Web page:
The Sudanese parenthesis [edit | edit source]
Between 1989 and 1990, Bin Laden returned to Saudi Arabia. It is the moral and financial reference for veterans. He helped them to relocate to the country and engaged the "Afghan Yemeni" to launch a jihad against the Marxist regime in Aden. The break with the Saudi Arabian authorities comes with the invasion of Kuwait by Saddam Hussein. He urged the Minister of Defense to mobilize the "veterans" to defend Kuwait, but the principle of solidarity? Arab led to a refusal on his part.
The point of contention is the agreement given to the Saudi government in the United States to protect it from Saddam Hussein by accepting the establishment of American military bases in Saudi Arabia. It is impossible to tolerate the presence of "unfaithful soldiers" on the Holy Places.
Bin Laden's new speech[edit | edit source]
According to Bin Laden, the Saudi regime is endangering the security and interests of Islam. Bin Laden returns to Peshawar, whom he no longer recognises and decides to go into exile in Khartoum. Khartoum is an Islamic regime in Sudan with its close companions. Together with his company, he is involved in major construction and development projects in the region. At the same time, it will continue to mobilize itself on international issues financing combatants and is committed to supporting all extremist causes. Bin Laden is a kind of "godfather" of an international jihad without borders.
Bin Laden will be implicated in several international attacks including Ryad and Islamabad. In 1994, he lost his Saudi nationality and had to leave Sudan where he no longer felt safe. In 1996, after five years of absence from the Afghan scene, Bin Laden returned to Afghanistan.
The rapprochement with the Taliban[edit | edit source]
The Afghanistan that Bin Laden discovers has nothing to do with the country he once knew. The power is in the hands of Mullah Omar, commander of the Believers. He decides to join the Afghan mountains to rebuild the Qaida and revive jihad.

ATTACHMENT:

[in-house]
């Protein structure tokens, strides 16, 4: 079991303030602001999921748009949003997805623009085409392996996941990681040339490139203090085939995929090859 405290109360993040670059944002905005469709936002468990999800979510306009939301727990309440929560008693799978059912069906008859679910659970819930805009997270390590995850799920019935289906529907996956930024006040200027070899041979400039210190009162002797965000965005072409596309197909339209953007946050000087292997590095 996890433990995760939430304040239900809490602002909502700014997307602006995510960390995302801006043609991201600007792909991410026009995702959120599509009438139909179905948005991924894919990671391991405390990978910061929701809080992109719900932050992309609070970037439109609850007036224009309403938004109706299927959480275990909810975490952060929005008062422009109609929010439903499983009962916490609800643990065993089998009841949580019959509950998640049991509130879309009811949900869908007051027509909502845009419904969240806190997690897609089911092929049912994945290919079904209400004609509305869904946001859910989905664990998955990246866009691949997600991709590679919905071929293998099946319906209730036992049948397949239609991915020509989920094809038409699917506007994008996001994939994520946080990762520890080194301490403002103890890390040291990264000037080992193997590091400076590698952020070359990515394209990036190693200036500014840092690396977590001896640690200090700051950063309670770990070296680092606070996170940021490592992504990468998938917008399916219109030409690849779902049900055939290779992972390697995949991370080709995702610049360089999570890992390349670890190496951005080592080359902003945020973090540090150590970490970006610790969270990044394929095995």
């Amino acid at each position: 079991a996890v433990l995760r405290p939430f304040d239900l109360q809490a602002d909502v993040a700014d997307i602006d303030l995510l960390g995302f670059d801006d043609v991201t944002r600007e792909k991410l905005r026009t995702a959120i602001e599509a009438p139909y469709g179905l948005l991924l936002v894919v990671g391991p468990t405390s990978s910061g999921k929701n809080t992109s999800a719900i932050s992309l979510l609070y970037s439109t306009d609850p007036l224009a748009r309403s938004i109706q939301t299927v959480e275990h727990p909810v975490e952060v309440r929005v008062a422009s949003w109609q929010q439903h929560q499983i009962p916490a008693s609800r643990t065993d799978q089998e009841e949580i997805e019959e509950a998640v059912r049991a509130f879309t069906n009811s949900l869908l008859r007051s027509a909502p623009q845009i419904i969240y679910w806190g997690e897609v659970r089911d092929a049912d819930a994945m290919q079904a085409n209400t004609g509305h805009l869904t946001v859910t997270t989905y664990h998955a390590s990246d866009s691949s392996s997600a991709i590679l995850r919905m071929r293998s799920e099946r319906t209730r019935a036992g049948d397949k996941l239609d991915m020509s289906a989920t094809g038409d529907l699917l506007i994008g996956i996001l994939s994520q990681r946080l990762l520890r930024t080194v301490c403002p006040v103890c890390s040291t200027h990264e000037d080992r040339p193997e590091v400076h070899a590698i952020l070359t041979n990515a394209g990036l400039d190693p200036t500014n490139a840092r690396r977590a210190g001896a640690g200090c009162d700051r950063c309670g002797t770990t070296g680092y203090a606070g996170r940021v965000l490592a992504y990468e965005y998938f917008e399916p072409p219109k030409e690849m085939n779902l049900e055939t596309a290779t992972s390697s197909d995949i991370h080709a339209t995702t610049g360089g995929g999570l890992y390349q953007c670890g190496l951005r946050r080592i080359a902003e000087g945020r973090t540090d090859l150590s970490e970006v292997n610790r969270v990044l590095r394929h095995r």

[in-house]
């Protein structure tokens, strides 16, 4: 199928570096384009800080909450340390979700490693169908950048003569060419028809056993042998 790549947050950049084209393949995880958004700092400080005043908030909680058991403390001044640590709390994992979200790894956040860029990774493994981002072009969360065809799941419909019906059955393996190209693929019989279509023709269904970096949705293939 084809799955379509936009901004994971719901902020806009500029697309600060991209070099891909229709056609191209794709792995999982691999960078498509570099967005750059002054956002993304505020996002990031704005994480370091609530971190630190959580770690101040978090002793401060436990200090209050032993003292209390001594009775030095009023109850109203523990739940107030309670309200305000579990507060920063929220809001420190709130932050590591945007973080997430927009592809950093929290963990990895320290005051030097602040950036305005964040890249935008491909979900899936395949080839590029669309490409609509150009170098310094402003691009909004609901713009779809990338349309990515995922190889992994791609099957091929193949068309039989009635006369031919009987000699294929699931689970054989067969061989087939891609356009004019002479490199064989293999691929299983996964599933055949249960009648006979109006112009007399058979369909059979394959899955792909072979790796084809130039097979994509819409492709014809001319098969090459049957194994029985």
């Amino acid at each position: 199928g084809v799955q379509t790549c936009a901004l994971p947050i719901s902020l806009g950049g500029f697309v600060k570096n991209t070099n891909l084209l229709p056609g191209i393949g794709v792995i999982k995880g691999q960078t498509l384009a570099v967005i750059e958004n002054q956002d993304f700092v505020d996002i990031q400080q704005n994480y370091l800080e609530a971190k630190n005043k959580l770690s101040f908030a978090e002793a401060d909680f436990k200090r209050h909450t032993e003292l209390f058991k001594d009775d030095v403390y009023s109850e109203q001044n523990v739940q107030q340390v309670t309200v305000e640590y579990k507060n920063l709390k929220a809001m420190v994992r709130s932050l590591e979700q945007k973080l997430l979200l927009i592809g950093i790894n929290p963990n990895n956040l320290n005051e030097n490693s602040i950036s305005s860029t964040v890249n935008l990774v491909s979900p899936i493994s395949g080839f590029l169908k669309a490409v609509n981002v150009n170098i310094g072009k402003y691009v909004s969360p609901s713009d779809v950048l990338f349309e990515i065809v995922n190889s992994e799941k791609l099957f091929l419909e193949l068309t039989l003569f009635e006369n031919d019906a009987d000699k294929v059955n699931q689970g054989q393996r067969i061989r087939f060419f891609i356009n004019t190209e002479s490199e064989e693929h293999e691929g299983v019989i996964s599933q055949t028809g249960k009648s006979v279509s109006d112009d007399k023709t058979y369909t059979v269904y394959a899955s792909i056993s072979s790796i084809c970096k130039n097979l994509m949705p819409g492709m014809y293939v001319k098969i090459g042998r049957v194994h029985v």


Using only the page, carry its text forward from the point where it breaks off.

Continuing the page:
Its position in this particular context was taken by the 1996 Jihad declaration against the Americans. He will develop "a secure[Qa' ida] base nestled in these summits on which the world's greatest atheistic military power has crashed", reduce "the American conspiracy and their allies", fight "this misleading propaganda on human rights[which] has given way to the beatings and massacres perpetrated against Muslims", repel "the unfaithful occupier". He is in fact an internationalist.
This is the first public appearance of Al-Qaida with a double bottom-up concept:
- Territorial to hire jihad: it is necessary to structure resources, money, training camps.
- Qâ'ida al-m'lûmatä] of Afghanistan veterans to recruit.
Meanwhile, the Taliban enter Kabul, President Najibullah is executed and the Taliban continue the war against Major Massoud.
Everything separates Bin Laden from Mollah Omar[edit | edit source]
Between Stateless and Pashtun, Internationalist and localist, planetary jihadist and supporter of an Afghan war, everything separates Bin Laden and Mullah Omar. The only commonality is Islam as a political force and a purification system. Moreover, each of them claims a historical destiny:
- Ben Laden: Planetary jihad and the government of Islam;
- Mollah Omar: putting on the Prophet's coat.
In 1996, the alliance between the two men was formed. The agreement is being concluded is Bin Laden's assistance in fighting Massoud and encouraging the deployment of political Islam in Afghanistan. In response, Mullah Omar offers hospitality to Bin Laden in his montages.
The 1998 changeover[edit | edit source]
Starting in 1998, there was a switchover. Arab jihadists are engaged by Bin Laden in the operations of Mullah Omar. Al-Zawahiri relaunches the series of international attacks. In February 1998, the World Islamic Jihad Front against Jews and Crusaders was formed. It is a device that refers to the Middle Ages in a Manichean vision.